Monday, June 20, 2011

The Italian Quarter by Domenica De Rosa

The Italian Quarter by Domenica de Rosa (Rated: P)
Headline Book Publishing
ISBN: 978-0755321391
Published Sept 23, 2004
Hardcover, 256 pages

After reading The Eternal City, I was anxious to read another book by this author and even more excited when I found and read the synopsis of this book. It is the story of Sophie who delves into her Italian grandfather's past when he was a POW in Britain and considered a dangerous criminal with connections to Fascism and Mussolini. I simply couldn't wait to read this book. But I was left disappointed.

The novel is divided into three parts. The first part introduces Sophie and her family with their Italian roots stemming from her charismatic and respected grandfather Cesare. We learn of Sophie's affair with an older Italian man in Rome years ago. Her life now seems at a standstill until Antonio, her third cousin, brings up the possibility that Cesare may have been a Fascist. The second part is Cesare's story as he narrates it from his humble beginning in the Italian quarter of London's Clerkenwell to his present day. And the third part is the conclusion to what could have been but was not a good plot.

First off, I did not like the main character. I kept reading in the hopes that this would change but I disliked her more by the end. She ends up having an affair with her third cousin (recently divorced and  brooding) Antonio, with whom she exchanges a few words throughout the novel. They kept tearing off each other's clothes. I really wondered what their relationship was based on apart from lust. Oh, and in between all this she sleeps twice with a journalist she doesn't care about. Actually, after the first time they had sex, she was left repulsed. And she sleeps with him again!! She ends up pregnant at the of the book with no clue as to who the father is. And then the story ends. Just like that. I wanted to throw the book across the room.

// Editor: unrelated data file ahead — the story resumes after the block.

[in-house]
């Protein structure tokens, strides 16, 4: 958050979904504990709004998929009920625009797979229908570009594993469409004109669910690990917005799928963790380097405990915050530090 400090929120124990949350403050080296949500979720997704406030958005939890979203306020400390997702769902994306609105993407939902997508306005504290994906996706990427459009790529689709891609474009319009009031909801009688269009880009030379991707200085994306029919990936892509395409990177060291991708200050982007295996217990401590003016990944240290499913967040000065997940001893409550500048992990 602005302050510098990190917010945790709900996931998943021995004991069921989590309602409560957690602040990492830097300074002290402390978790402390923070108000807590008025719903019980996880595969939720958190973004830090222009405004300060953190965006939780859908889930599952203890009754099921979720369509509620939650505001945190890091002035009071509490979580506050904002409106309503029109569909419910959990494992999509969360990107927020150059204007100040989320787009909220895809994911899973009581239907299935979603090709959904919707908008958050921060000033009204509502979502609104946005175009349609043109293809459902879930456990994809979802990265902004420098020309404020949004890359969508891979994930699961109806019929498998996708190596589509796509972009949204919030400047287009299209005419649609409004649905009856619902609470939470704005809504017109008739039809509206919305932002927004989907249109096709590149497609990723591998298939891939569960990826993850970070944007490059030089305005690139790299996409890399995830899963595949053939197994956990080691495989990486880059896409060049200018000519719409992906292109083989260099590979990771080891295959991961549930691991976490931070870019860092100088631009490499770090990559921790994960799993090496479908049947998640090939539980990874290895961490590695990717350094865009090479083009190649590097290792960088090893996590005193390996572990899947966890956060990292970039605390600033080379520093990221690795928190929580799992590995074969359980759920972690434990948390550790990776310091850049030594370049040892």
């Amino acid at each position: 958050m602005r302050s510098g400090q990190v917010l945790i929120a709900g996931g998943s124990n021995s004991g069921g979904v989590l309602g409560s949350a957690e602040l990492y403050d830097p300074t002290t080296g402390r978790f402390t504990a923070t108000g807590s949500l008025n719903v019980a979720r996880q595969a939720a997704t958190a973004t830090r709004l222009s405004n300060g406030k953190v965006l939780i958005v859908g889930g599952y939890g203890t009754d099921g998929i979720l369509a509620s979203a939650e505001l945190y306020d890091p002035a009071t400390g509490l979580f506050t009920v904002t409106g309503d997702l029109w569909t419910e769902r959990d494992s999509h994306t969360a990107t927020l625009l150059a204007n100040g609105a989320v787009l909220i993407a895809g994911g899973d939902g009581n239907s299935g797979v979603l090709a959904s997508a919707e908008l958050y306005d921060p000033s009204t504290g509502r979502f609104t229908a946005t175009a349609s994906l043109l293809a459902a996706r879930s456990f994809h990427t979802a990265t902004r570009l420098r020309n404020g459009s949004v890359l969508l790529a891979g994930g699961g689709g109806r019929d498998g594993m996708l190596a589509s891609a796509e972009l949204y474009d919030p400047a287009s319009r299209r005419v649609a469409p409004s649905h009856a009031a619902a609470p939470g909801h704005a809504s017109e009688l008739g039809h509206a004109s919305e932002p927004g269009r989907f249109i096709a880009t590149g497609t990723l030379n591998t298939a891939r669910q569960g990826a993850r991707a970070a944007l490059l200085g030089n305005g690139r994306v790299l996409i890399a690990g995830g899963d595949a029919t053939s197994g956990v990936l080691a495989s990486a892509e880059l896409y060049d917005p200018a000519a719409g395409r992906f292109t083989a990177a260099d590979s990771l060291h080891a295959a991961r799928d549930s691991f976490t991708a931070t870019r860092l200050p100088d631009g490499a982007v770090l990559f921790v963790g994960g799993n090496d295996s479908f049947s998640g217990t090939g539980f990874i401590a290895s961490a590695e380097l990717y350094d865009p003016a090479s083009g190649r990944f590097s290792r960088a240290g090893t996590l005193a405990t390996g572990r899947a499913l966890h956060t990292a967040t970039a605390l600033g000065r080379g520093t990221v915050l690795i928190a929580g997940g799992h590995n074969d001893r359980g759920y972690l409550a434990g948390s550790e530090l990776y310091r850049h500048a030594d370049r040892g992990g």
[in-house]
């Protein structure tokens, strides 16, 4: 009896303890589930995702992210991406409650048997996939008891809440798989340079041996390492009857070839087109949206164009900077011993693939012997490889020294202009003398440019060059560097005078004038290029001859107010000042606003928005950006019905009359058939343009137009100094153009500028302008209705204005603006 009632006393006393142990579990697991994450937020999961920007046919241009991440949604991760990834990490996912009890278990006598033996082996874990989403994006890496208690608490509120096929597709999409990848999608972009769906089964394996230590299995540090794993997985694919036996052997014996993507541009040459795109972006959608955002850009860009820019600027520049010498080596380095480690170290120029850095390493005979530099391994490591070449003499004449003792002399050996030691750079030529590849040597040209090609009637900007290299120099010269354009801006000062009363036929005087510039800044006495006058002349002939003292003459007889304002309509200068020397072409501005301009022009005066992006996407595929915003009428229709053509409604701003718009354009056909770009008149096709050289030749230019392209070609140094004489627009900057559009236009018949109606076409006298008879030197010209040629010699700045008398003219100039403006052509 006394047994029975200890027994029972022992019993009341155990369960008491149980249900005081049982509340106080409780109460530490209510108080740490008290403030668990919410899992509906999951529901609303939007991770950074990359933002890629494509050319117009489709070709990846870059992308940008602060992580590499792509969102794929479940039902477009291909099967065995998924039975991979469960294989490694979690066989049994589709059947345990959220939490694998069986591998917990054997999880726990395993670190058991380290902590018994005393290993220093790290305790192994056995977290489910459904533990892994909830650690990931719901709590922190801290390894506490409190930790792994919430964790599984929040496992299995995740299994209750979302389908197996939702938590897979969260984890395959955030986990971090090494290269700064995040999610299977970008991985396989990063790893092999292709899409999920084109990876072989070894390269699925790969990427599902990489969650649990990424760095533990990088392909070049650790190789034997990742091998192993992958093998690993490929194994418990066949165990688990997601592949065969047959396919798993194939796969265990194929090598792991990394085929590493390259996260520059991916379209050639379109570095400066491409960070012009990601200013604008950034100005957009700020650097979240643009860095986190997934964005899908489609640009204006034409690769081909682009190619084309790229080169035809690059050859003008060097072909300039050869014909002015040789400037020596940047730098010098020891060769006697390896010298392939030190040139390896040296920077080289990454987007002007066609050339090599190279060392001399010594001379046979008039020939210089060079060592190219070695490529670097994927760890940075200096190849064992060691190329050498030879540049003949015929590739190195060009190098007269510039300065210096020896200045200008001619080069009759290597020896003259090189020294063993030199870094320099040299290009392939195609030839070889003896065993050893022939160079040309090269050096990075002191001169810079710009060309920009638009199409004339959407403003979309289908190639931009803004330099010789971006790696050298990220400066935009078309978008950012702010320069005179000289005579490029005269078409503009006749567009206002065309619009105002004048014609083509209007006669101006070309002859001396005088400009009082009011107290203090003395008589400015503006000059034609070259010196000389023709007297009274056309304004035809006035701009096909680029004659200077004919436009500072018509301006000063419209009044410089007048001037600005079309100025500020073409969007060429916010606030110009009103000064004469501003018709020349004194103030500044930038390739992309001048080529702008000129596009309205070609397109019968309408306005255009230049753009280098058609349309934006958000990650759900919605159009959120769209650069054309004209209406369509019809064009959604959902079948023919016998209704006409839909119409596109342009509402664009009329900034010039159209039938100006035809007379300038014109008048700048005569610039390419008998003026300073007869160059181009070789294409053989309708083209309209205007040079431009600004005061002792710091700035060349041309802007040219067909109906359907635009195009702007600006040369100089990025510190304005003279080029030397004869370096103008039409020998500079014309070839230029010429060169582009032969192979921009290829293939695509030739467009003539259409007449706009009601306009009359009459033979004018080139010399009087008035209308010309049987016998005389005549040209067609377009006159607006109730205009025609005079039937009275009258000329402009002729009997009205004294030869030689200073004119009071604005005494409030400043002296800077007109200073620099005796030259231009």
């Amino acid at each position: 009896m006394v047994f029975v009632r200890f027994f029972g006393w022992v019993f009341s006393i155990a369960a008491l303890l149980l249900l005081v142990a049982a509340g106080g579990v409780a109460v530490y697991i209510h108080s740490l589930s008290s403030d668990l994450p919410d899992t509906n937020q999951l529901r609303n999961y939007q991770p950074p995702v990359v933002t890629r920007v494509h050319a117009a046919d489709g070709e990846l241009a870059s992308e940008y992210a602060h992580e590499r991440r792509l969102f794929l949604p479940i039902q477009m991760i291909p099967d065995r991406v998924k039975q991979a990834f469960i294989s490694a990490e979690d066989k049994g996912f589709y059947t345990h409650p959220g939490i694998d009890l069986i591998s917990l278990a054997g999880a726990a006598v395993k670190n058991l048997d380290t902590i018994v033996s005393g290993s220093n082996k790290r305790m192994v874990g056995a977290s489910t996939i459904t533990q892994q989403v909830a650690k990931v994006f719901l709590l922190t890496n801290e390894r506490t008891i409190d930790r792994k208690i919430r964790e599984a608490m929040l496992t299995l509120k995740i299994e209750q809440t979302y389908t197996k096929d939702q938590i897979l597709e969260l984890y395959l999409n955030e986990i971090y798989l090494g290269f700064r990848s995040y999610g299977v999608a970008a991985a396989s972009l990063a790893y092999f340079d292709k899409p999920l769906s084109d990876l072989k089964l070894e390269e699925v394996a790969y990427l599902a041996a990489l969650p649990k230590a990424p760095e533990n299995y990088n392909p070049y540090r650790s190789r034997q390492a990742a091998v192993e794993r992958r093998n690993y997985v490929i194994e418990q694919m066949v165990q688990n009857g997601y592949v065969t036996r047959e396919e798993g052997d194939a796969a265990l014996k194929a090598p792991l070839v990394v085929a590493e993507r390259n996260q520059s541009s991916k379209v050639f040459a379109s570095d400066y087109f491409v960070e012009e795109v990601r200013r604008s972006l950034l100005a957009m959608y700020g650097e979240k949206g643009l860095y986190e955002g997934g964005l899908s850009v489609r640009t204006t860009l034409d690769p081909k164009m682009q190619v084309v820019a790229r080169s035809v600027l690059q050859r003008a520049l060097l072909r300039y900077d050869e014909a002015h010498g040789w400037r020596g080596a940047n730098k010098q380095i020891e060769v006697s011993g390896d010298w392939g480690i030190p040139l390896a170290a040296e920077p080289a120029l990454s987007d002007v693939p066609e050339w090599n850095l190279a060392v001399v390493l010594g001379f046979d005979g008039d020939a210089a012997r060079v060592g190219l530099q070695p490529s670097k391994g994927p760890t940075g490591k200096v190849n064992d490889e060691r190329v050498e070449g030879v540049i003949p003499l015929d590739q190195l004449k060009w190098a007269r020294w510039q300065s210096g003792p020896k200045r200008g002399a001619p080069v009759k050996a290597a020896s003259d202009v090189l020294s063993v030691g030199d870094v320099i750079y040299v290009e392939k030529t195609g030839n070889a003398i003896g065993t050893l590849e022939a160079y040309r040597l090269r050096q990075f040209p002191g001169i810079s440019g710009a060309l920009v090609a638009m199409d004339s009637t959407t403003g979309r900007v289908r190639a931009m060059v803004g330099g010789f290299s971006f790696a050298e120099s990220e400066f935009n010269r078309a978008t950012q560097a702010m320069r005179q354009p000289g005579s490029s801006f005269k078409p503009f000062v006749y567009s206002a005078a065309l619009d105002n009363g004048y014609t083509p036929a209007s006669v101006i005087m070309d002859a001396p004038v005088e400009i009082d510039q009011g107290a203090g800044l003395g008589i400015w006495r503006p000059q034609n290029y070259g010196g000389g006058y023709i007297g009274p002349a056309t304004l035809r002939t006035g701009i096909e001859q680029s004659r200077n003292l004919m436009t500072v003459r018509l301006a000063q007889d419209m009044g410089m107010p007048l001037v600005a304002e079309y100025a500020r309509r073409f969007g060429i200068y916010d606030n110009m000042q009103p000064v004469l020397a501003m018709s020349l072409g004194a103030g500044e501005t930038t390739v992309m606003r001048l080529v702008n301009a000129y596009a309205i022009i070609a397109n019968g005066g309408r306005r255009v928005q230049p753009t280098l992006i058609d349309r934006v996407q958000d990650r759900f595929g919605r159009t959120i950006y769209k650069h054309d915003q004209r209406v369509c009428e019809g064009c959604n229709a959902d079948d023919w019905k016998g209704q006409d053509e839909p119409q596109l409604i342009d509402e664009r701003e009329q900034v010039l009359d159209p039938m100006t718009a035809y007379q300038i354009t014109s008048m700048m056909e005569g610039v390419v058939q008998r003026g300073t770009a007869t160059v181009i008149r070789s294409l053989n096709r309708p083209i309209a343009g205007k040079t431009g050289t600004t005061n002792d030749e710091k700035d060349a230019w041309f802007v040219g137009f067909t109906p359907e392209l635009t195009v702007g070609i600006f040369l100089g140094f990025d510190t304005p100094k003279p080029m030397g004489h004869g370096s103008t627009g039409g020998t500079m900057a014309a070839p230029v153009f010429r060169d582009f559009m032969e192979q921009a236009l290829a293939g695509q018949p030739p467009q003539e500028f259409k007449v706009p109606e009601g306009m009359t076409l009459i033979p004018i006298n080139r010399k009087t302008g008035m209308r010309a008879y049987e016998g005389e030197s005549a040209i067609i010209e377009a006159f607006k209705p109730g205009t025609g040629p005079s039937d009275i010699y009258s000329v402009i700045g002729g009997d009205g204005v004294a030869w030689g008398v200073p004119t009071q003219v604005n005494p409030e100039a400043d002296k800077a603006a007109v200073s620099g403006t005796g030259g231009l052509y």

The only part of the book I liked was Cesare's story, but even this fell flat as it lacked the suspense I expected from the synopsis. It was interesting, however, to learn about how Italian immigrants were viewed in Britain at the turn of the century and how Mussolini and the events of WWII changed things. This author's last book left me with so much longing for Italy and although this feeling did assault me a few times as I read this book, overall, it was not what I expected.

Note: There are a few f-words in this novel, and although not explicit, there are several sex scenes and sexual references.

I will count this book for the following challenges: Italy in Books Challenge and Support Your Local Library Challenge

Disclosure: I borrowed this book from the library. I was not told how to rate or review this product.

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  1. I think I'd be frustrated with this book, too. I don't mind sex in a book, but this just seems like it's there for no reason other than to include sex. I'll link to your review on War Through the Generations.

  2. Whew, I don't think this one's for me!


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